Indian-administered Kashmir will host a major literature festival this September in another sign of easing tensions in the revolt-hit Himalayan territory.
The event is to be staged in Srinagar, Kashmir's main city, by the organiser of Asia's biggest literary festival, held each January in India's "pink city" of Jaipur.
"We want it to be a success and also an opportunity for Kashmir literature to flourish," said Namita Gokhale, an Indian writer and a co-founder of the Jaipur Literary Festival held in the northwestern state of Rajasthan.
Plans for the new event, to take place from September 16-18, came after the Jaipur festival earlier this year gave pride of place to Indian Kashmir, whose literature has been marked by more than two decades of rebel violence.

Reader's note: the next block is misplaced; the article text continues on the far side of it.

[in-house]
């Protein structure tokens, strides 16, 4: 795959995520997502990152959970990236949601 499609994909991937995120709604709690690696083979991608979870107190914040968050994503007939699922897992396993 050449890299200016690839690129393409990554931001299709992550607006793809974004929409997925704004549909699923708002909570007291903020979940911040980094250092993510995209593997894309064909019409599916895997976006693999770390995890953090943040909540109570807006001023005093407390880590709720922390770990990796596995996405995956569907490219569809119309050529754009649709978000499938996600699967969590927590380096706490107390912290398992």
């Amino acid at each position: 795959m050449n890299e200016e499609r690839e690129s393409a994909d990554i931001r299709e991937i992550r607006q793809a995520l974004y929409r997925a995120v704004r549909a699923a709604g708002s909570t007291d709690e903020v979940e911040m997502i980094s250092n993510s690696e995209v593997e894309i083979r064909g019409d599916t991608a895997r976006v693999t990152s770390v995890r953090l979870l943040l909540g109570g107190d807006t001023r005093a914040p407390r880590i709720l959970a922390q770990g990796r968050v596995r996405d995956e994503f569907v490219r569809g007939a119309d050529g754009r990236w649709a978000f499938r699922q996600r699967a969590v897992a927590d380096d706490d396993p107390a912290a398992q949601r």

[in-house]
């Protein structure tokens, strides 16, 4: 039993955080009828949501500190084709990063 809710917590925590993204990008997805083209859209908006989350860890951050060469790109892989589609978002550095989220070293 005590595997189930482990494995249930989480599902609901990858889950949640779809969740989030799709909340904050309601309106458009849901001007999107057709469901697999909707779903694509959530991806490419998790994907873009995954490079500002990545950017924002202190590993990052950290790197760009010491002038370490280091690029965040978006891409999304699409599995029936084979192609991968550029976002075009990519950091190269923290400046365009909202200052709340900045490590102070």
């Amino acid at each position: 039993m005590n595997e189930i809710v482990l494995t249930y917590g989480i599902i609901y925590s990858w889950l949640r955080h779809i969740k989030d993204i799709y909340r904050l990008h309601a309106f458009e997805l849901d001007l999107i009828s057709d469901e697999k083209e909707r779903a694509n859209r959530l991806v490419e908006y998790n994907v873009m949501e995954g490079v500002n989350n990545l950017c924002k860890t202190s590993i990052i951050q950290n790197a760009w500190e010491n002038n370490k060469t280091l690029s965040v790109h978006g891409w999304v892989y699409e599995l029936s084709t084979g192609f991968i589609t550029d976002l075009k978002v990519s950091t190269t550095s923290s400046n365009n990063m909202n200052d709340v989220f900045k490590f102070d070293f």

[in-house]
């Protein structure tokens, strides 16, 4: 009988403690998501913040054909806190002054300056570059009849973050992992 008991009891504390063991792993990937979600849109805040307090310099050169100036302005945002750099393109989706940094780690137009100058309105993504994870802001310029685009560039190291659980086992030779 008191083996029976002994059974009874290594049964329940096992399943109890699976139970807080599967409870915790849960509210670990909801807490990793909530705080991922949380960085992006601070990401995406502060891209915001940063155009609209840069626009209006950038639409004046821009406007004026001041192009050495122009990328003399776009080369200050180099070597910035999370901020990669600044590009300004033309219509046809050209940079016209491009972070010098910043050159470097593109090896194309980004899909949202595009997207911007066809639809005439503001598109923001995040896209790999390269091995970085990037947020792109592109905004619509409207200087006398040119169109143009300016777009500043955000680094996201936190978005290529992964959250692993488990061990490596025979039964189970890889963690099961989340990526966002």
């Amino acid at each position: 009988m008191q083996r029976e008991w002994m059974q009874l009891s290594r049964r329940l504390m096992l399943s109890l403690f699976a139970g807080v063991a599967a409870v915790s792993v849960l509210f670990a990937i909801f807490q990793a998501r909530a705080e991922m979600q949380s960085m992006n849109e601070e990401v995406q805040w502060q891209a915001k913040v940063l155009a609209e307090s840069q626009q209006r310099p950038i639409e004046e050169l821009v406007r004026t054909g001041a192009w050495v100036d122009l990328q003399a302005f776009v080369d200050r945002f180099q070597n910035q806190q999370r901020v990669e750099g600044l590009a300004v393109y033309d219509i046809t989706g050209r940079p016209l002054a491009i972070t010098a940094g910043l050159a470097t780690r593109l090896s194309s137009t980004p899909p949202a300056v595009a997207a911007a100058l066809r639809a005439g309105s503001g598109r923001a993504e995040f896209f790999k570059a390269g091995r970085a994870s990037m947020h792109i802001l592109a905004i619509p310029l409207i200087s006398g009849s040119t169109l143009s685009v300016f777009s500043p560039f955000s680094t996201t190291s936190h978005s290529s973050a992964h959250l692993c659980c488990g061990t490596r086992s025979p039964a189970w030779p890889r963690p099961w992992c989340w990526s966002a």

To be called the Harud (autumn) Literature Festival, "it will be an apolitical dialogue concerning literature. We will be discussing English, Urdu and Kashmiri literature," Gokhale said.
Muslim-majority Kashmir has a rich literary tradition dating back to the 14th century, but few outside readers are familiar with its beauty because little has been translated.
But now a growing number of Kashmiri works are appearing in English as reader interest in a region beset by a separatist insurgency since 1989 is growing.
The three-day event will be marked by book readings, interactive sessions with authors and cultural programmes.
It was not yet clear whether the organisers will make it an annual affair.
Among those likely to attend are young Kashmiri writers including Basharat Peer, who wrote Curfewed Nights, Mirza Wahid, who authored The Collaborator and Kashmiri Hindu writer Siddhartha Giggoo who wrote The Garden of Solitude.
The insurgency against Indian rule has claimed more than 47,000 lives. But police now say violence is at its lowest since the start of the separatist revolt.